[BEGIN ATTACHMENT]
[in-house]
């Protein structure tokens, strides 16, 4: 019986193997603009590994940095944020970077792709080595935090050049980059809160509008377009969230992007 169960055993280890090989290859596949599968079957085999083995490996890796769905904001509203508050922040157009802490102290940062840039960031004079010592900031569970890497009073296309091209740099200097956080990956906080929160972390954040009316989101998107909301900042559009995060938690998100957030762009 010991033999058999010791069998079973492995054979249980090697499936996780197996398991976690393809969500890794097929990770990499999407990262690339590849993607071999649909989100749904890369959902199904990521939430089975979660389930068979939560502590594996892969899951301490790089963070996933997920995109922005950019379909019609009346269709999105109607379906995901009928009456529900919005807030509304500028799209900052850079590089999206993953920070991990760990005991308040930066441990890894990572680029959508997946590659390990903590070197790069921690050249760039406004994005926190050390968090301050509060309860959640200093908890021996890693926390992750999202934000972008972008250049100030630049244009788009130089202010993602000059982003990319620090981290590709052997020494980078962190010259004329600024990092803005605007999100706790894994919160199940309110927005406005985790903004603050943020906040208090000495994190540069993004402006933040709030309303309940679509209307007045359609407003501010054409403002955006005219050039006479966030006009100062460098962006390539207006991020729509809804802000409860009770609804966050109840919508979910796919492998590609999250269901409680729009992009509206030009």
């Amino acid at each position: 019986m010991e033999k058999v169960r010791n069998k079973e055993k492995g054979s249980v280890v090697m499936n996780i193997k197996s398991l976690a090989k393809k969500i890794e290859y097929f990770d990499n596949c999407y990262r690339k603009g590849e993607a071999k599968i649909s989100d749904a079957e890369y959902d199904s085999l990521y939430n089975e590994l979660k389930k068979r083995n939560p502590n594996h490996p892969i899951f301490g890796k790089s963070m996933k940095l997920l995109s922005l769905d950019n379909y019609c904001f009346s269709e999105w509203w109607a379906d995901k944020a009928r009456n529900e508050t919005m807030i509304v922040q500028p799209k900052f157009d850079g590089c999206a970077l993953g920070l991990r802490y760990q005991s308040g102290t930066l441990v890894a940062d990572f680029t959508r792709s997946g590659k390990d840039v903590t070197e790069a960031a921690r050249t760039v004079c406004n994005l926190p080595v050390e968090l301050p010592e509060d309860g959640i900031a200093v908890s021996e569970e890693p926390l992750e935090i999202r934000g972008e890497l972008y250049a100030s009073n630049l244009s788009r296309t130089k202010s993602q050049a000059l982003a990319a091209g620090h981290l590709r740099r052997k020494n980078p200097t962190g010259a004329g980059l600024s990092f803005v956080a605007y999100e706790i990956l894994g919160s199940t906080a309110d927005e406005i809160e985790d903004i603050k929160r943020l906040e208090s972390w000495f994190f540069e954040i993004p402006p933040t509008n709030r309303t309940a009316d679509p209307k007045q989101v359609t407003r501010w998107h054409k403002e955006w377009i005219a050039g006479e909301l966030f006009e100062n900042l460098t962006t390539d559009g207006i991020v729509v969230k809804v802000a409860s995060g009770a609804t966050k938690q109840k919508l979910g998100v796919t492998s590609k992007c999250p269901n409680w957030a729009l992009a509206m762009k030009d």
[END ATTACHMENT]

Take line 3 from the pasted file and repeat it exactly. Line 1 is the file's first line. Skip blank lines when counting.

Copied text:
């Amino acid at each position: 019986m010991e033999k058999v169960r010791n069998k079973e055993k492995g054979s249980v280890v090697m499936n996780i193997k197996s398991l976690a090989k393809k969500i890794e290859y097929f990770d990499n596949c999407y990262r690339k603009g590849e993607a071999k599968i649909s989100d749904a079957e890369y959902d199904s085999l990521y939430n089975e590994l979660k389930k068979r083995n939560p502590n594996h490996p892969i899951f301490g890796k790089s963070m996933k940095l997920l995109s922005l769905d950019n379909y019609c904001f009346s269709e999105w509203w109607a379906d995901k944020a009928r009456n529900e508050t919005m807030i509304v922040q500028p799209k900052f157009d850079g590089c999206a970077l993953g920070l991990r802490y760990q005991s308040g102290t930066l441990v890894a940062d990572f680029t959508r792709s997946g590659k390990d840039v903590t070197e790069a960031a921690r050249t760039v004079c406004n994005l926190p080595v050390e968090l301050p010592e509060d309860g959640i900031a200093v908890s021996e569970e890693p926390l992750e935090i999202r934000g972008e890497l972008y250049a100030s009073n630049l244009s788009r296309t130089k202010s993602q050049a000059l982003a990319a091209g620090h981290l590709r740099r052997k020494n980078p200097t962190g010259a004329g980059l600024s990092f803005v956080a605007y999100e706790i990956l894994g919160s199940t906080a309110d927005e406005i809160e985790d903004i603050k929160r943020l906040e208090s972390w000495f994190f540069e954040i993004p402006p933040t509008n709030r309303t309940a009316d679509p209307k007045q989101v359609t407003r501010w998107h054409k403002e955006w377009i005219a050039g006479e909301l966030f006009e100062n900042l460098t962006t390539d559009g207006i991020v729509v969230k809804v802000a409860s995060g009770a609804t966050k938690q109840k919508l979910g998100v796919t492998s590609k992007c999250p269901n409680w957030a729009l992009a509206m762009k030009d």